Let me explain.  Assumptions, as well as theories and basically all the methods of scientific inquiry, are simply tools.  Assumptions and theories are never accurate reflections of reality.  Rather, they are crutches we use because human beings are incapable of dealing with the world as a whole, such levels of comprehension are left to God.

So, we use observation, theory, and assumptions in order to explore the world around us one piece at a time.  For most of history, the purpose of inquiry was to make our observations match with our theories about how the world worked, since we knew how the world worked the task of inquiry was to discover why our observations matched so poorly with our theory and assumptions.  This led to such achievements of human ingenuity and brilliance as the Ptolemaic geocentric model.  Brilliant, creative, and a stunning example of the powers of human inquiry.  But also dead wrong.

Modern scientific inquiry works a bit differently.  We take our observations as being relatively reliable (though only a fool trusts observation implicitly, it's better than forcing the world to fit preexisting conceptions, but it ain't perfect) and test our theories and assumptions against these.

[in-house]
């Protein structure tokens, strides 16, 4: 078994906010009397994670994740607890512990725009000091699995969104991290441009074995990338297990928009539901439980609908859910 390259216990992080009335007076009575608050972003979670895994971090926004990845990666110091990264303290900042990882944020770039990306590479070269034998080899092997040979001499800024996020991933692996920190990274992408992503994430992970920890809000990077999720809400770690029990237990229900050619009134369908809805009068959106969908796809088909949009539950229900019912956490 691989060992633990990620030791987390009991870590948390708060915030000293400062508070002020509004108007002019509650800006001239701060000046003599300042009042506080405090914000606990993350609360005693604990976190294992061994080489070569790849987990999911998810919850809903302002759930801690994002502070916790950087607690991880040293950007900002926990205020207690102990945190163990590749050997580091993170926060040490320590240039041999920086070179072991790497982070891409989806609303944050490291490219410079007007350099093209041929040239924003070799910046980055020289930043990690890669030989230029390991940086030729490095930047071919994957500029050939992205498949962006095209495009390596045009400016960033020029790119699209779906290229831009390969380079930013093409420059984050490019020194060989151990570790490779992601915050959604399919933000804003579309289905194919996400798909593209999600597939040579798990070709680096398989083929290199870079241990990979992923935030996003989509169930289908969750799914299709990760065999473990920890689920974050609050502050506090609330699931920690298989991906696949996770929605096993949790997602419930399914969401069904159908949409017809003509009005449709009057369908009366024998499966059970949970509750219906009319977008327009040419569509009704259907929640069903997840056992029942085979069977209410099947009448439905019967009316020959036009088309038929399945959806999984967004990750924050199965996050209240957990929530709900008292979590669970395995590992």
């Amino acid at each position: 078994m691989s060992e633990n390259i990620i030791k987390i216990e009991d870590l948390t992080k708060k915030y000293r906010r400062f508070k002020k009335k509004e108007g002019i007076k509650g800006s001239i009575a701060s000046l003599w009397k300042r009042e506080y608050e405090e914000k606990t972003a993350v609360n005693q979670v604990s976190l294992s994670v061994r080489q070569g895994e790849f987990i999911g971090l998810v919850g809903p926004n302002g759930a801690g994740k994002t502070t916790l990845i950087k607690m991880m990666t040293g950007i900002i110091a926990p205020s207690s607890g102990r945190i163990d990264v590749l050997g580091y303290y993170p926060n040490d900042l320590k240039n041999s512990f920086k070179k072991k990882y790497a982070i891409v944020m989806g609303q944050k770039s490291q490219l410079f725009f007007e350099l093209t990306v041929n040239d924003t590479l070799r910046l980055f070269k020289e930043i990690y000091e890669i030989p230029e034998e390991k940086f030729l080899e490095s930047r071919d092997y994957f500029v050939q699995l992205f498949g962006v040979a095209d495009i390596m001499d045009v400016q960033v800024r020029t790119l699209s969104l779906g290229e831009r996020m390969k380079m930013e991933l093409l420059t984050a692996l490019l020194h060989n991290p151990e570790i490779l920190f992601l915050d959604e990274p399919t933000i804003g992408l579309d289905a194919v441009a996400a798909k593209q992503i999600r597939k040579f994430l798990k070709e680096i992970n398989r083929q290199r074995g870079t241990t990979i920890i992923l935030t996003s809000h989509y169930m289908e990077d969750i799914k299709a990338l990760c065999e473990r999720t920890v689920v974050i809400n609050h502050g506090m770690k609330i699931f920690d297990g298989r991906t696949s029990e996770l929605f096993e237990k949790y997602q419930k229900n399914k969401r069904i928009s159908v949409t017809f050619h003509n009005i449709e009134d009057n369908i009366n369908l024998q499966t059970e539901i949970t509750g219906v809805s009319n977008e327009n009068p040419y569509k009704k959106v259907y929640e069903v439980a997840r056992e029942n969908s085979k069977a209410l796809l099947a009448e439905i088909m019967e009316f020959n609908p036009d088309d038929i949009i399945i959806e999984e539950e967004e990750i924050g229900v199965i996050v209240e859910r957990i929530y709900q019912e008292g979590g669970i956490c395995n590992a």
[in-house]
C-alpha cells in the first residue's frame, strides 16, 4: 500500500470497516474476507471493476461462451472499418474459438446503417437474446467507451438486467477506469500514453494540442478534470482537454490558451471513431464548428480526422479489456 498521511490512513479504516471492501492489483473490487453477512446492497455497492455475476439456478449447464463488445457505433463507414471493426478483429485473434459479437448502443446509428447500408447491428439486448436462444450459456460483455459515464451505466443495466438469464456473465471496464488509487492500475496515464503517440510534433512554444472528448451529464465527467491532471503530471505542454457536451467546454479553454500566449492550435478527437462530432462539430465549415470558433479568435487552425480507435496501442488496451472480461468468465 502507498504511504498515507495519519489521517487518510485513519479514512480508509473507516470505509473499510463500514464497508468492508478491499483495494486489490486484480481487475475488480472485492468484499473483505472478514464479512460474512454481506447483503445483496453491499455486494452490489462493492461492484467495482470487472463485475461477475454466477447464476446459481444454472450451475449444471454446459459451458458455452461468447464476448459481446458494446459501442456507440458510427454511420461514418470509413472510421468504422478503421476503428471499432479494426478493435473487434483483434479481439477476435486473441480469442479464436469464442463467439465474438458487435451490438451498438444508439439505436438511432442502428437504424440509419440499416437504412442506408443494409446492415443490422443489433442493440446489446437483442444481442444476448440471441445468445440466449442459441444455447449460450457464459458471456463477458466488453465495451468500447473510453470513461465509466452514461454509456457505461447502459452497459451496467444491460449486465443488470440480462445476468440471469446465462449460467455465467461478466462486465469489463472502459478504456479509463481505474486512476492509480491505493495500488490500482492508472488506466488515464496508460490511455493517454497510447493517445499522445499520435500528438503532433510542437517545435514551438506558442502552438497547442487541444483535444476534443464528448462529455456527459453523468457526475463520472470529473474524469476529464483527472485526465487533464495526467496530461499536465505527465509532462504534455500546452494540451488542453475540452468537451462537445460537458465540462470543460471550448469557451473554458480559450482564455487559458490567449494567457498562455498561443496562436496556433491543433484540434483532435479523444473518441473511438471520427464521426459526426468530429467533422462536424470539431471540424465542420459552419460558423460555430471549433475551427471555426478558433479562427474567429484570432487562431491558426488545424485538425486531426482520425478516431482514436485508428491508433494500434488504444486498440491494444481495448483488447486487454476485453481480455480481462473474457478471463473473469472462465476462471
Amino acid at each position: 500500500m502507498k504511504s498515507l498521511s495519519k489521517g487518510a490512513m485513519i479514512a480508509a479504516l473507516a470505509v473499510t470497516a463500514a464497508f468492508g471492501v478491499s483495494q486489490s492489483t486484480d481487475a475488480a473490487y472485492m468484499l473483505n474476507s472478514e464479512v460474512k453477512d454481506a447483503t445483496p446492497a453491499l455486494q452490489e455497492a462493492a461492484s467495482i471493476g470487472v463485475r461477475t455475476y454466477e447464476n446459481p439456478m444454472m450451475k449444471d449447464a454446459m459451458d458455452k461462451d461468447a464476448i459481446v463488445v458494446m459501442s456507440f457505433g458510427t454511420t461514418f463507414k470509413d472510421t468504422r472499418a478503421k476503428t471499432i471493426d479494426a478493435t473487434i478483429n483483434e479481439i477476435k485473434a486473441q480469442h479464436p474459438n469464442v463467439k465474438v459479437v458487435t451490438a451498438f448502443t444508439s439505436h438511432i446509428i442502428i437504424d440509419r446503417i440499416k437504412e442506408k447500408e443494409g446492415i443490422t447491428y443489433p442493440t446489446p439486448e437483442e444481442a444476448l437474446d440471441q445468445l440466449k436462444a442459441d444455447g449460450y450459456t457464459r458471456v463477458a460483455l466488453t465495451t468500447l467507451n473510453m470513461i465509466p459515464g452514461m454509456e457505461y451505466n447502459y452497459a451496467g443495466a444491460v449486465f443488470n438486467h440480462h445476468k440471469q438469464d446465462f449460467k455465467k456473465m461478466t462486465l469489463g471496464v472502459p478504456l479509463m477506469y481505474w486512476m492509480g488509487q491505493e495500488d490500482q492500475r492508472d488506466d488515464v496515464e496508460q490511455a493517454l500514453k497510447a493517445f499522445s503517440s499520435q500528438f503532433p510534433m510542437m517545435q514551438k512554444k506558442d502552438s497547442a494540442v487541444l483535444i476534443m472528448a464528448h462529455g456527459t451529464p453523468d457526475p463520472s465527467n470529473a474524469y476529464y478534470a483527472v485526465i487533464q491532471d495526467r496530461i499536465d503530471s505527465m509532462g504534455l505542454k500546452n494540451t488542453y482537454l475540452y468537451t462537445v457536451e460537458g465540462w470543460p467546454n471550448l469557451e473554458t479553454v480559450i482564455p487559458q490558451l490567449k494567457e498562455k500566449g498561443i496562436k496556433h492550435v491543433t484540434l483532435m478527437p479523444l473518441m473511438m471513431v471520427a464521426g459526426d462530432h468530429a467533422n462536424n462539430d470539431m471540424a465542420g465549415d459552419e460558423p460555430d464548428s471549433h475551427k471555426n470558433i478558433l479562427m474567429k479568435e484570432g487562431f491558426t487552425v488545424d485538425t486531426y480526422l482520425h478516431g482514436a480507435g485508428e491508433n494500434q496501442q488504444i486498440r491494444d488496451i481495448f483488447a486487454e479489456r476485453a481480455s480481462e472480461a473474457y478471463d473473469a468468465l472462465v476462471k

One problem I notice rather frequently however, is that the success of a theory at explaining one piece of a puzzle inevitably leads some goofball to thinking that they've struck upon the whole thing.  This is nonsense.  The specific area I want to look at is the relation of the individual and society.

Politics vs. the Academy

To take up another older issue, I had some brief thoughts on the back and forth between Tyler Cowen and Krugman regarding, well, I guess, whether it's more effective to convince people by being nice or by taking the gloves off and slugging it out.  Cowen describes the most convincing case as being one that seeks to make the best argument from the opposing side as well as one's own.  He goes on to say, "uch an essay would stand a far greater chance of influencing me, or other serious readers, or for that matter President Obama."

Such an argument is convincing up until he mentions President Obama.  This debate reminds me a great deal of a quote often attributed to Roosevelt,  "you've convinced me, now make me do it."

This is the crux of the problem.  Cowen is undoubtedly right that his method is the best way to convince a well informed, serious readership.  This stance is widely held in academia, I'd say this is the ideal.